Finance Minister wants 'in-depth studies' on impact of taxes well ahead of budget presentation

Edward Scicluna says increasing national insurance will not lead to significant strengthening of pensions

Finance Minister Edward
Finance Minister Edward

Finance Minister Edward Scicluna wants studies to be drafted well ahead of the presentation of the budget, studying the impact of increase in taxes on different industries.

Addressing the third edition of the government that listens campaign, Scicluna said the government should not start worrying or face complaints on the negative impact of certain budgetary measures on the eve of a budget or after their implementing but during the year leading up to the budget.

"We face huge resistance in the administration to keep things as they are...the same things which drove the previous government straight into a wall. There are systems which are not working, one of the reasons prompting us to merge the VAT and income tax departments," he said.

The minister said that, soon after this appointment as minister for finance, he travelled to Washington seeking the help of the International Monetary Fund to help government in strengthening fiscal discipline.

Scicluna said government should not prepare for an increase in taxes on the eve of a budget but a year before.

Speaking on pensions, the minister said simply increasing the national insurance contribution was not enough. "It will not lead us anywhere especially for individuals who are on minimum wage," he said. "That is why we need to increase workers."

In his introductory speech, the finance minister said the budget presented for next year rewarded hard work, encouraging employment.

"This is a budget so full of different measures, that even I am still counting...yesterday for, example, I found out we have 12 measures just for women. This budget is not simply an accounting exercise but one which encourages people to join the workforce. I am representing the taxpayer so I have to ensure that there is a return on the taxes paid," Scicluna said.

€180 million in social benefits will be forked out this year to assist 140,000 persons entitled to some sort of benefit. Scicluna said the government could not allow dependency on social benefits when a person could be encouraged and trained to join the workforce.

The minister said that upon election in 2013, the Labour government was faced by a situation where Malta was placed under excessive deficit procedure and another for macroeconomic balance.

"Put simply, they admitted us to hospital and took us straight to the cardiac care unit," Scicluna told the small audience gathered at St George's Square. "We not only had heart problems, but were also suffering from jaundice."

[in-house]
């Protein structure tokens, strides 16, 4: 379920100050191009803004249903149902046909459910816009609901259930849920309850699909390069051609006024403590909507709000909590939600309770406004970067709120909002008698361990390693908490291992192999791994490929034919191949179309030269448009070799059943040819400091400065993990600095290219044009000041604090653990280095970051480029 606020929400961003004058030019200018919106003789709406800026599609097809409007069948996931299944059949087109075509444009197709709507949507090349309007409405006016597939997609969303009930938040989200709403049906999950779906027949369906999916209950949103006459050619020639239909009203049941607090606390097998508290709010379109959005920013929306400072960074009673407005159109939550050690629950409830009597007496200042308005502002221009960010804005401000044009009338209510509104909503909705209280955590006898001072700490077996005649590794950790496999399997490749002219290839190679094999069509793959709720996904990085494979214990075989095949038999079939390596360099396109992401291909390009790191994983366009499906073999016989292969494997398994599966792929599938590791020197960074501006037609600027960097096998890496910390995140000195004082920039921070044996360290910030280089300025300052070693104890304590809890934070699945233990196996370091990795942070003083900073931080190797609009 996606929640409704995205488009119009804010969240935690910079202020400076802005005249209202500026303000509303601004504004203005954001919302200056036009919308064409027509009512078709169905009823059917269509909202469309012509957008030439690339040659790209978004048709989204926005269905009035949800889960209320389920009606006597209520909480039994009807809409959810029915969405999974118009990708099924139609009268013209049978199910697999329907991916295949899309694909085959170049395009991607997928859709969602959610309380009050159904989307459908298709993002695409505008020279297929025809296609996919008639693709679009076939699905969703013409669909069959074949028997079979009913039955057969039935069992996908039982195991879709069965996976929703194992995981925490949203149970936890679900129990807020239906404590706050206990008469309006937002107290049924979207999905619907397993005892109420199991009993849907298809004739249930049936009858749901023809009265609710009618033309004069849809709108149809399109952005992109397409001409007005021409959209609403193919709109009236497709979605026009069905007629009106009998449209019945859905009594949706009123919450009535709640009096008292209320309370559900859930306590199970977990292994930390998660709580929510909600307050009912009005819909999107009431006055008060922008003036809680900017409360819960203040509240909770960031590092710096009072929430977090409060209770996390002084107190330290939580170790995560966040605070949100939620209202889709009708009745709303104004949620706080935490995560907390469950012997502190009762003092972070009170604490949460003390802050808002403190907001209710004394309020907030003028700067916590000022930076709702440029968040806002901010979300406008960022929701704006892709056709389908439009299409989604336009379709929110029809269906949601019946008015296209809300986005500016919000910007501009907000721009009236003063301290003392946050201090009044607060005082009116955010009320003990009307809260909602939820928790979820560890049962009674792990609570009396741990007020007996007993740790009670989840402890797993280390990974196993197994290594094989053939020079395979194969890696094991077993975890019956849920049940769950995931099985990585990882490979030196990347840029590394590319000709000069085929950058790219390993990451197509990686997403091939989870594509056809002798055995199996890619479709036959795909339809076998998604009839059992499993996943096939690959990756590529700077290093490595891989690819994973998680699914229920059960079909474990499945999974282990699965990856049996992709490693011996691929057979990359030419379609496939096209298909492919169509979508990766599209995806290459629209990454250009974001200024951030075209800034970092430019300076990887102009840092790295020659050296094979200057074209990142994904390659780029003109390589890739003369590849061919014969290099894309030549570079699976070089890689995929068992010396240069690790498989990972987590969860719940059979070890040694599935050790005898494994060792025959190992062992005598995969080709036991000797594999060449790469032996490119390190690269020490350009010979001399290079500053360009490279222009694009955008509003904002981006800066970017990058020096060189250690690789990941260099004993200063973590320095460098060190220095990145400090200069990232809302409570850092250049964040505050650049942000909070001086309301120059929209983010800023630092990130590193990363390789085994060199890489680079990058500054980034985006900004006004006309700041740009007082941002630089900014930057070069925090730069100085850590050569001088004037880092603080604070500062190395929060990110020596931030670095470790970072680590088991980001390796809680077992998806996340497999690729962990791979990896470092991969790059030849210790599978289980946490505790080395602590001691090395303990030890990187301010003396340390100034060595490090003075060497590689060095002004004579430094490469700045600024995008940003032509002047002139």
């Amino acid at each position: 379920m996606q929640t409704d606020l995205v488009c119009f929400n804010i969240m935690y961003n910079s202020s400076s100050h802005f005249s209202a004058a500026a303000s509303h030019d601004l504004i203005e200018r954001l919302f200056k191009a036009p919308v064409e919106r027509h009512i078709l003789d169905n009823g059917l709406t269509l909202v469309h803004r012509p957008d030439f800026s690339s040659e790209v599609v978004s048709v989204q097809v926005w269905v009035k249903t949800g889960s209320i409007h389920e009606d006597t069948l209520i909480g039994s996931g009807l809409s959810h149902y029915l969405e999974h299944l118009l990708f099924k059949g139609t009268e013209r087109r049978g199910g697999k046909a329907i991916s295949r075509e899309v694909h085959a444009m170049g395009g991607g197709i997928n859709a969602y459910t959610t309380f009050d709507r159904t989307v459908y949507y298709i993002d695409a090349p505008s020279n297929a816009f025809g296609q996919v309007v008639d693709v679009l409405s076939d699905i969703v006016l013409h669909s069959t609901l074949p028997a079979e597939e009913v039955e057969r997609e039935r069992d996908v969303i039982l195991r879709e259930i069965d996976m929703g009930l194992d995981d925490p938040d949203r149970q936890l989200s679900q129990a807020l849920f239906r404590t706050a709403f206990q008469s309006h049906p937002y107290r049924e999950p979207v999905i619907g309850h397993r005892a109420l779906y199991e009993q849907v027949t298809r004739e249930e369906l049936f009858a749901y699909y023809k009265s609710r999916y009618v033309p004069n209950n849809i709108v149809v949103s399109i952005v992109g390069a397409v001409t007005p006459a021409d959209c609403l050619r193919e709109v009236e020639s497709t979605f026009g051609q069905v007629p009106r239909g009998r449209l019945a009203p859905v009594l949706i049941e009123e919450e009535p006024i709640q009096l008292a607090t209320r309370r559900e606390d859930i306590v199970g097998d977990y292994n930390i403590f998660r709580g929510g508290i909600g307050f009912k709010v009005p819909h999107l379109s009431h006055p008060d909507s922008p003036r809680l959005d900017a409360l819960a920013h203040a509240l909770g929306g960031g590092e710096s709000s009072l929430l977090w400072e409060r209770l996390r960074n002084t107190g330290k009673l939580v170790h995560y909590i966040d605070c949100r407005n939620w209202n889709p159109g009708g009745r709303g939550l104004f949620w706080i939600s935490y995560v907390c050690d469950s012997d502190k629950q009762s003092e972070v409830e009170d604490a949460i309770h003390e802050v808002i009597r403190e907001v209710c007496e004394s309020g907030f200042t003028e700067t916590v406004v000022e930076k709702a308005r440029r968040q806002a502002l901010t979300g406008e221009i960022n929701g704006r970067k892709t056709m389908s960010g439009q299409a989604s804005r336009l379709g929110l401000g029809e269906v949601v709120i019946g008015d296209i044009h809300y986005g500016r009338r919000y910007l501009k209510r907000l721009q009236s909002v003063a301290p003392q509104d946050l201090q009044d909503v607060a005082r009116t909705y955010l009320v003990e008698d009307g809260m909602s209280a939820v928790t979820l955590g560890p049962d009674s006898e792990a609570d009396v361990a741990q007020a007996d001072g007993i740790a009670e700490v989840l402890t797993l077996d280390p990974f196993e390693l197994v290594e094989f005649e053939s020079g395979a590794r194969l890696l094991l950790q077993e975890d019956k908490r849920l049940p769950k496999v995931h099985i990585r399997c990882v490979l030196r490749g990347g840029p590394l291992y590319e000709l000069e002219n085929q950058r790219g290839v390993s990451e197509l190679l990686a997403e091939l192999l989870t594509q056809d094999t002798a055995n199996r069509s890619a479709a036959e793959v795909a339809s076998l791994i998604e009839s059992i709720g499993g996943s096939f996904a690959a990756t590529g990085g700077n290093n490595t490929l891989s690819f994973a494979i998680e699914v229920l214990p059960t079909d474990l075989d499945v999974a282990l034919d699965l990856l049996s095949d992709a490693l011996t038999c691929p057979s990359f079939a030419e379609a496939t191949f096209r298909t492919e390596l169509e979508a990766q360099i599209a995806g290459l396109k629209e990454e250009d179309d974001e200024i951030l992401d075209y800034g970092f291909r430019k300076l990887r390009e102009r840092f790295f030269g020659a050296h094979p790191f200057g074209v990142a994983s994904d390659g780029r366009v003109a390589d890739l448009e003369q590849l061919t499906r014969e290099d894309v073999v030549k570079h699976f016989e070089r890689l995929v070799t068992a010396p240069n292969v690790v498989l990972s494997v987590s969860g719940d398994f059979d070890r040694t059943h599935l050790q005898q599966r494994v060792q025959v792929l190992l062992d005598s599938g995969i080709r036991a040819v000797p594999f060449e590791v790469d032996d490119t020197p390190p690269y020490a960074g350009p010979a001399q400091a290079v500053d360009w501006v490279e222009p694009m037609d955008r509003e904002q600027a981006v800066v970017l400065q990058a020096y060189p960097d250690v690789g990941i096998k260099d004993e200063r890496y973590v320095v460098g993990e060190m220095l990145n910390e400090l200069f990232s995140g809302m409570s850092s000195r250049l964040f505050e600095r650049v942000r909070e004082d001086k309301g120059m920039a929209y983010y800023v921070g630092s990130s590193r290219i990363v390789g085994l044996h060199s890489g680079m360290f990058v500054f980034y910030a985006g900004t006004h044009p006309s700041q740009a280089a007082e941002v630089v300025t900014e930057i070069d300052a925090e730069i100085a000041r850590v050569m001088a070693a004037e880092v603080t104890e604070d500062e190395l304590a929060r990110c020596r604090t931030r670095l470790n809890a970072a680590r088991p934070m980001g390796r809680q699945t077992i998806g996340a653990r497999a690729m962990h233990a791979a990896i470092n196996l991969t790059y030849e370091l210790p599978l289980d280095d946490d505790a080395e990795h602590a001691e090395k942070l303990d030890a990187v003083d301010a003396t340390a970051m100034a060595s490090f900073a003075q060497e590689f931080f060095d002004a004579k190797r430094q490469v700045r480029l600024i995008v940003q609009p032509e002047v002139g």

As for the EDP, "Malta is still in outpatients", monitored by the EU even though the deficit target for 2014 will stand at 2.7% with government projecting a 2.1% deficit for 2015.

The European Commission has issued an opinion saying Malta’s draft budget in 2014 – submitted earlier this year – will not fulfill the requirements to correct the government’s deficit under the excessive deficit procedure (EDP). It transpires that the lack of detail on Budget 2015 revenue measures in the draft budget that the finance ministry gave to the Commission, meant that the EC had to base its opinion on a “no policy change” based on previous budgets.

The ministry pointed out that the €28 million euro worth of fiscal consolidation measures announced in Budget 2015 were not formally taken into consideration by the European Commission in this evaluation.

Scicluna argued that Budget 2015 further helped women "to break through the glass ceiling"and encouraging them to join the workforce.

"It is not true that women refused to join the workforce in the past because of some religious belief or because families in Malta are different from the rest of the world. Truth is that there were several obstacles for women to join the workforce. An important measure which we will be endlessly proud of is that of providing free childcare centres," he said.

On precarious work, Scicluna said it was a huge injustice that two workers doing the same job received different wages, simply because one was employed directly with the government and the other was subcontracted. The government has now pledged a regularisation of salaries of individuals employed by contractors. In 2015, subcontracted individuals working on government projects will be entitled to a salary not less than a salary paid to to a government employee with the same job.

"A government that listens is not just a slogan for us. This is not a marketing exercise but a government that truly listens to what people and unions need. The government's job is then to implement these ideas. The reason that the budget was welcomed by the majority of social partners is because we listened to them in the first place," Scicluna said.

The European Commission recently asked Malta to top up its contribution to the EU budget by €13 million, a request which Scicluna insisted the ministry had already factored in its budget.

"The more a country improves economically, the more the contribution has to increase. This is a fact of life. But here we're talking about some €10 or €20 million...not about 66% of a billion euros in EU funds which the previous administration did not make use of and we, in 20 months, had to rush to use in order not to lose them. In seven years, they only made use of 33% of the funds available for Malta to spend on projects," he said.

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